• This frames the conversation in a meaningful way so so the discussion can be about: “Are the goals on track or not? Why? What can the individual do to improve? What can others do to provide support?”

2) Focus on career guidance.

• The manager should help the employee identify career goals and assist with career pathing.

• Discuss what skills, experiences, and contacts the individual needs to acquire to fulfill career goals.

• Help direct report close “the skill gap” by identifying mentors, assigning developmental opportunities, allowing for short-term job-rotations and allowing time and money for training.

3) Include various data points, not just one manager’s opinion.

• In addition to the manager’s and employee’s perspect, feedback from peers can be gathered from formal 360 degree surveys, informal input from team members, or data gathered in peer-reward systems not he-said she-said, to, “Let’s look at everyone’s input…”

4) Take place throughout the year, not arbitrarily annually.

• Give Feedforward in the context of projects (i.e., goals) which of course have varying durations.

• Goals lasting a year or more should be broken down into smaller objectives so the feedback loop is more frequent.

• Career path discussions should happen as needed, but at least every six months.

The time has come to stop giving feedback and start giving feedforward. You must become leaders of people not just managers of tasks. Feedforward has the power to turn everyday workers into engaged workplace super heroes.

Adapted from Kevin Kruse

Onboarding Your New Employees

You’ve recruited & found great candidates, & you’ve interviewed & hired the very best fit for the job. So when your new employee hits your door, I want you to imagine that he’s like a running parked car – it’s fueled up, sitting there just waiting for someone to drive it to a destination by following a roadmap & to make adjustments when it gets off track. Likewise your new employee is ready to roll, but he needs to understand about your company, the vision, performance expectations, & that their leader will guide them & keep them on track.

We all know that it takes time and money to bring a new employee onboard.  You want to ensure that person will stay, and you want them to start being productive as soon as possible. Because you see, employees are most vulnerable to leaving an organization for 18 months after they are hired. Think of the cost to bring that employee onboard & then to train that new hire. And think of the frustration when a new employee leaves company before he’s up to speed.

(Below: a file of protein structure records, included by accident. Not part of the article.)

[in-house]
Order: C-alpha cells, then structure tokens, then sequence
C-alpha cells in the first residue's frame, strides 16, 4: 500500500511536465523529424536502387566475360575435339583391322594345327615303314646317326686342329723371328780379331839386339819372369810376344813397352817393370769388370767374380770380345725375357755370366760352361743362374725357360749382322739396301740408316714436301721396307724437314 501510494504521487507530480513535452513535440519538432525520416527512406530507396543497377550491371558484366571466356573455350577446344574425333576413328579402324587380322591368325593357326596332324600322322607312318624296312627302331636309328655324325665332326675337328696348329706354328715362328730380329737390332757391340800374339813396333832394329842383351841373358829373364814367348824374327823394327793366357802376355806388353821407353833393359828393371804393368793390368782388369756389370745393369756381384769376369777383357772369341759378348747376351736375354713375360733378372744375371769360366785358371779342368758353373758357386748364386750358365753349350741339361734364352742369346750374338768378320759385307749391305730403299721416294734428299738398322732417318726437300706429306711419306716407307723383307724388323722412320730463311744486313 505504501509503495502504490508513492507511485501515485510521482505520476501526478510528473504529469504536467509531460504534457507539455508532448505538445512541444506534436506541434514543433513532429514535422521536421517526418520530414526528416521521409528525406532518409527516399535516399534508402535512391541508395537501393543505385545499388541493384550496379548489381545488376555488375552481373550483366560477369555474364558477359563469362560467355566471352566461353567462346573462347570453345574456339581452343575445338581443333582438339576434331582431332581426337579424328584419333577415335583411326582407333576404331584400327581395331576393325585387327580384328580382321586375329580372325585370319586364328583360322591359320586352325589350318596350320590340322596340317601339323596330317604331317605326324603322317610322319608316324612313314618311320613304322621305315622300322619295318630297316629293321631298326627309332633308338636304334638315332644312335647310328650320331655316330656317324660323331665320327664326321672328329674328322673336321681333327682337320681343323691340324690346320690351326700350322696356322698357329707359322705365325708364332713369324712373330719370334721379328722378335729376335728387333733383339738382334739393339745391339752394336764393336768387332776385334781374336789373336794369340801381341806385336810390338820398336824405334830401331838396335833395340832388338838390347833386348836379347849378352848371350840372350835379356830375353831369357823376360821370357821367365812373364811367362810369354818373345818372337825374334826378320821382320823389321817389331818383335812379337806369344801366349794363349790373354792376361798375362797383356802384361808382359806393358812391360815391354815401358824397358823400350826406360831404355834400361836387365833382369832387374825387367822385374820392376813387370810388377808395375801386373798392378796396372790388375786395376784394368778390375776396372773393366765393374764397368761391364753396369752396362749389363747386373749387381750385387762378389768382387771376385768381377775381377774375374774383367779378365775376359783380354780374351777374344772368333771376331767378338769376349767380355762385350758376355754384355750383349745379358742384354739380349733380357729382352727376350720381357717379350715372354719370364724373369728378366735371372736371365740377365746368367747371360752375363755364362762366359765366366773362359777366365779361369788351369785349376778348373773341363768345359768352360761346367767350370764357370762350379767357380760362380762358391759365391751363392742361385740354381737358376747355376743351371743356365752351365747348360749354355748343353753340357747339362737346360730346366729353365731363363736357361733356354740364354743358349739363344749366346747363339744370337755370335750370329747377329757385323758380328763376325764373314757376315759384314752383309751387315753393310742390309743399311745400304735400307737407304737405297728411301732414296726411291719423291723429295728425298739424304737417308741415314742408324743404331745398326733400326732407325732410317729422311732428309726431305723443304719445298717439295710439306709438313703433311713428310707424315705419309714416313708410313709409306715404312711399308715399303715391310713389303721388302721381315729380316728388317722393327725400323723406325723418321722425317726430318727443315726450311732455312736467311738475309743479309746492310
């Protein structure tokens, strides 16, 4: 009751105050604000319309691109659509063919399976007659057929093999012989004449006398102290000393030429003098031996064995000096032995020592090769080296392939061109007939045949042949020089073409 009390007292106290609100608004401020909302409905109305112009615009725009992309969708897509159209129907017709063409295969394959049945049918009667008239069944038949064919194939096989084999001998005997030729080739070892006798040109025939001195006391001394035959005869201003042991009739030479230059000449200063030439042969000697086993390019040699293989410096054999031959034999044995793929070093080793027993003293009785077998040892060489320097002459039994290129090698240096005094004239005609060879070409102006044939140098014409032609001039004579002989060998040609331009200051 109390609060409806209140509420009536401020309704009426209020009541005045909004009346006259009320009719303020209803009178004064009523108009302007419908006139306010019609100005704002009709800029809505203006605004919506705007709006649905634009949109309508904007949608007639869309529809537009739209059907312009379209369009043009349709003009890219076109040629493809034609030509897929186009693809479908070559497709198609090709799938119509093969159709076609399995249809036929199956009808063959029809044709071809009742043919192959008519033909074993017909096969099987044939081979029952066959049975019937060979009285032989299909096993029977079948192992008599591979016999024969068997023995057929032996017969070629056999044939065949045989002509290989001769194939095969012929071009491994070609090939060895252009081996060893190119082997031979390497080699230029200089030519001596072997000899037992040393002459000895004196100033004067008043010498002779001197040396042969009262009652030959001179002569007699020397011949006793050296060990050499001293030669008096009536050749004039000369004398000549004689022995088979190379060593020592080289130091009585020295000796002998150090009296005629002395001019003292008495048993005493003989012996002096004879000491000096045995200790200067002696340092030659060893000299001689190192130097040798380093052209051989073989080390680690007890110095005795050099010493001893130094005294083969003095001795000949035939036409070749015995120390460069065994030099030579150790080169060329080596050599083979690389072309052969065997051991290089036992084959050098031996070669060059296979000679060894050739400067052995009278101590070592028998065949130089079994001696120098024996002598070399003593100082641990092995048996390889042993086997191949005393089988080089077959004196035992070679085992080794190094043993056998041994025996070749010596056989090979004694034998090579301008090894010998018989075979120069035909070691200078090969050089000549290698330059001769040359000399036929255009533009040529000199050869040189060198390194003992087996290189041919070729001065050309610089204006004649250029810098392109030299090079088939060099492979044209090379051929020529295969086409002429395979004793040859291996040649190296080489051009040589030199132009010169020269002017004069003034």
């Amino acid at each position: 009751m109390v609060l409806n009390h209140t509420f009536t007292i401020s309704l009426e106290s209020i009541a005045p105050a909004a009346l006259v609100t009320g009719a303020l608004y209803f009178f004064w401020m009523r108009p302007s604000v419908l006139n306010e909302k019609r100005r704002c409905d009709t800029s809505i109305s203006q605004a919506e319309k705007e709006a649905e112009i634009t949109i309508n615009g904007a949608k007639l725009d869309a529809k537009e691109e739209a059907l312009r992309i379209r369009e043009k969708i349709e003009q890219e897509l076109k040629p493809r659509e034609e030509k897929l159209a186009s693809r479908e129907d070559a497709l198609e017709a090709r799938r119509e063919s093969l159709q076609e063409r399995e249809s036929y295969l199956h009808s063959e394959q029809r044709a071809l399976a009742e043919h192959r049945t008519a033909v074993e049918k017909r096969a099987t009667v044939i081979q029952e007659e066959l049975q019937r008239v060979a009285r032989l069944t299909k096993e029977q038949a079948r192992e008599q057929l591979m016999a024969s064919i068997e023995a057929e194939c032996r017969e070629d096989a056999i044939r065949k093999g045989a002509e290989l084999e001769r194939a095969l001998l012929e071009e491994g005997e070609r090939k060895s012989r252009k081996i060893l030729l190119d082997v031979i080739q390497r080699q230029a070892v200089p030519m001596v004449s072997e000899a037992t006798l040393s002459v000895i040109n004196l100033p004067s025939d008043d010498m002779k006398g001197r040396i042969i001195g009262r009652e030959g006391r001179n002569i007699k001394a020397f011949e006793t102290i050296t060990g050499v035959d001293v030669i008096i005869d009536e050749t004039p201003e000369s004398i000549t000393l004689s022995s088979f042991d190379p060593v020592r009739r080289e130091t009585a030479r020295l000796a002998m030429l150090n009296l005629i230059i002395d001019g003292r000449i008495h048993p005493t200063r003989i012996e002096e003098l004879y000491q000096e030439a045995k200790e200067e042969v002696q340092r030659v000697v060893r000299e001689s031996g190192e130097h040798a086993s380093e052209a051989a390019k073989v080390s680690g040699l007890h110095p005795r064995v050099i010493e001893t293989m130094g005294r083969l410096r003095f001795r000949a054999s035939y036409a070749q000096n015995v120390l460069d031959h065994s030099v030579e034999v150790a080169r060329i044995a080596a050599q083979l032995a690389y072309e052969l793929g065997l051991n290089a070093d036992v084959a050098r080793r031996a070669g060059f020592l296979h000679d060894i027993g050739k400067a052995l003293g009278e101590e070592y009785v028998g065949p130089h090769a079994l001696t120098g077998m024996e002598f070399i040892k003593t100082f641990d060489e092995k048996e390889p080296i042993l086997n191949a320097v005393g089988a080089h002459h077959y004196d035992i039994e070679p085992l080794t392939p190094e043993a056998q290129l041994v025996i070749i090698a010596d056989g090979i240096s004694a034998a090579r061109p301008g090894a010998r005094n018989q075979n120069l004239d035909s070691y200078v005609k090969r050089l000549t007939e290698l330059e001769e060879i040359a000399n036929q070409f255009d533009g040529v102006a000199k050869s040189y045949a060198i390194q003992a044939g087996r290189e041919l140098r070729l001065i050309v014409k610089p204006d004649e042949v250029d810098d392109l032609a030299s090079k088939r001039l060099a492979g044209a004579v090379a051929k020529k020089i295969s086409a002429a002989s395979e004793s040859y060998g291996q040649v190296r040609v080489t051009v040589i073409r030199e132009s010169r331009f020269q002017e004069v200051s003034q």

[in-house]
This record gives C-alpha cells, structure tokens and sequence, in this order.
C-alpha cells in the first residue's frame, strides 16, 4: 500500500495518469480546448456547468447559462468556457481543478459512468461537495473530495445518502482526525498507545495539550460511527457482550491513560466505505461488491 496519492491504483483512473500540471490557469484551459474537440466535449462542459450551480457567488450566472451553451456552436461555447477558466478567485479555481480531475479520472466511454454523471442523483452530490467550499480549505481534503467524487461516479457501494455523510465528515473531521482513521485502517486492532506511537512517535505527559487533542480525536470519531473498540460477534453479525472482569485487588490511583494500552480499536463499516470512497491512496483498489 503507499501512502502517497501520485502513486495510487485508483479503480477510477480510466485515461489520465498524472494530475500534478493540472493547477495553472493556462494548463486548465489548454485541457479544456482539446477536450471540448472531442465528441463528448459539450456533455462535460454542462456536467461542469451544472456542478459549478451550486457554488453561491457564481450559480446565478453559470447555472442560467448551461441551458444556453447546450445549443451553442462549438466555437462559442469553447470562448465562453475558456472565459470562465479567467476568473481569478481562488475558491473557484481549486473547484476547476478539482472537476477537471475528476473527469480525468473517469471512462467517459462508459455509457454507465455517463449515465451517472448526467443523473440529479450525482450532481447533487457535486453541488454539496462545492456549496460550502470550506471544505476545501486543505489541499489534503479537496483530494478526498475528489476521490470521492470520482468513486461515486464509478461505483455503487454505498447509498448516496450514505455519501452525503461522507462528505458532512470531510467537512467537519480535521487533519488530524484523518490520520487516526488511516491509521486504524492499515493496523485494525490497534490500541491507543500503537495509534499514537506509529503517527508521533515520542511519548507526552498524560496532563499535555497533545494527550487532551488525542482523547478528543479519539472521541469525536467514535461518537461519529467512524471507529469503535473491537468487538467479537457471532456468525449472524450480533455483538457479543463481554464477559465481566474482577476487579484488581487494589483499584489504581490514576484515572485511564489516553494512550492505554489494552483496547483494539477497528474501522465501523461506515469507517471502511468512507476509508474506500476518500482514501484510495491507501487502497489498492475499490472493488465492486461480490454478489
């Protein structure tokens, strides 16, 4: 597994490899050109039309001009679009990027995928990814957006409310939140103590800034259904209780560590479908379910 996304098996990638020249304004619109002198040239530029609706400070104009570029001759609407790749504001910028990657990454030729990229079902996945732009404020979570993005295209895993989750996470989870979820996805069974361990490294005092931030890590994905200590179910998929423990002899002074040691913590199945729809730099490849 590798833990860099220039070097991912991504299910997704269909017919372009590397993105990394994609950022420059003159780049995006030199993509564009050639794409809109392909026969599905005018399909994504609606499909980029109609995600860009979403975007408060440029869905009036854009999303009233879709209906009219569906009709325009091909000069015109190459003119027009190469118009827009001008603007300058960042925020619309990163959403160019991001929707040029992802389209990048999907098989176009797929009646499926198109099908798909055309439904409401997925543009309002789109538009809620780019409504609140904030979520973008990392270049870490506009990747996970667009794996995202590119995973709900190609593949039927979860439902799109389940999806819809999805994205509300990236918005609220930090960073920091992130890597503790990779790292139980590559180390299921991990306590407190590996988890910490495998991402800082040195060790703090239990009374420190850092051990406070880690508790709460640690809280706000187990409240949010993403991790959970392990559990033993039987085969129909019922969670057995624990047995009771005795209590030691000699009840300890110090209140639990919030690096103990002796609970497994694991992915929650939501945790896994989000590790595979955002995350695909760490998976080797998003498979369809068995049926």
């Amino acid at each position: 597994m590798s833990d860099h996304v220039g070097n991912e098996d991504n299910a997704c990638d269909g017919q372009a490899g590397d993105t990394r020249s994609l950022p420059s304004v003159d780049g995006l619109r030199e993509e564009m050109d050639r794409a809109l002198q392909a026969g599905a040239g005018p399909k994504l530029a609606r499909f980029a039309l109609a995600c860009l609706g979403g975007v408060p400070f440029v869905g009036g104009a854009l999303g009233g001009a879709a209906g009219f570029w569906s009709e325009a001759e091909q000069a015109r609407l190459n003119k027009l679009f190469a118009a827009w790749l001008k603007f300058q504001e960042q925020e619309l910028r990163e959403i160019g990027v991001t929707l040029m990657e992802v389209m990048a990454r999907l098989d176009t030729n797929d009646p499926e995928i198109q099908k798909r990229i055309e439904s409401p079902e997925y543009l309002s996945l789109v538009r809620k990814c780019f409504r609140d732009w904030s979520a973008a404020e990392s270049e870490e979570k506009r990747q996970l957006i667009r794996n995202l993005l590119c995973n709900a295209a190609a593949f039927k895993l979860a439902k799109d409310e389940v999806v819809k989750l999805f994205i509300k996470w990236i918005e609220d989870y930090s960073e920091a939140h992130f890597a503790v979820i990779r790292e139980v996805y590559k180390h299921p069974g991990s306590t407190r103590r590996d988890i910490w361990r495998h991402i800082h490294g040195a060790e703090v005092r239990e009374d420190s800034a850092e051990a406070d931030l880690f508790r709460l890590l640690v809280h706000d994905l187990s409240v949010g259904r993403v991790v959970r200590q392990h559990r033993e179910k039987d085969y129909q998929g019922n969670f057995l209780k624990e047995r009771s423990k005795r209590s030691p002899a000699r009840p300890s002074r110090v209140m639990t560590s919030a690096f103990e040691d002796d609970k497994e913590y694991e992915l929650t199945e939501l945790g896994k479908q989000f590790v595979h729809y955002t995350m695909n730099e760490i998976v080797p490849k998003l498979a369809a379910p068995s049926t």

What can you do to do to ensure this doesn’t happen? Well making a good first impression is crucial because it:

{C}.                     Engages the employee and gets him up to speed more quickly

{C}.                     Gets a new employee to a productive level quickly – where they’re contributing value to the organization

{C}.                     Increases the bottom line, client satisfaction,   and engagement

Traditionally, new employee orientation has consisted of:

{C}                        Review of the employee handbook and the completion of necessary payroll and benefits paperwork.

{C}                        Maybe a quick review of the organization’s structure, mission, and policies

How is “Onboarding” different from orientation? Onboarding is a process that begins the moment an offer is extended & ends when the new employee is classified as a fully functioning employee, so it’s last step of recruitment & the first step towards retention.

In other words “Onboarding” is:

  • The ongoing process of assimilation and integration.
  • A comprehensive strategic approach that starts before orientation and extends well beyond the first few days – it can last from 3 months to two years, depending on the positions.

Make sure you include the following in your Onboarding process:

  • Communication of vision, goals, culture and values
  • Discussion of customers/clients requirements
  • Discussion of the product/service provided and characteristics/benefits of it
  • Discussion of the key business processes, policies and procedures
  • Introductions to critical Internal and external people
  • Discussion and documenting of short and longer-term performance expectations
  • Establishing regular meetings to review progress, job performance and results
  • Establishing a training calendar

As you can see, all of this involves keeping communication channels open – not 1-way communication, but an actual 2-way dialogue.

An onboarding process takes time to plan and implement; however it builds the leader and employee relationship.   New employees who went through a structured on-boarding program were 58 % more likely to be with the organization after three years (Wynnurst Group).   So you can see that it’s worth it!

How Do I Ask Better Questions?

How important is it to ask good questions? It’s very important. It’s important you use questioning skills to help you completely understand the caller’s situation. Otherwise, you could be responding to what you guess the caller means, which may or may not be correct. Questioning goes beyond listening.

Effective questioning is a real compliment to your skills. It shows that you have the ability to understand the caller’s real needs. It shows that you are looking for meaning that’s deeper than the spoken message. Effective questioning is a powerful, learned skill. It says to the caller, “I’m interested in determining your needs.”

Questioning can be put into two divisions: Open-Ended Questions and Closed-Ended Questions.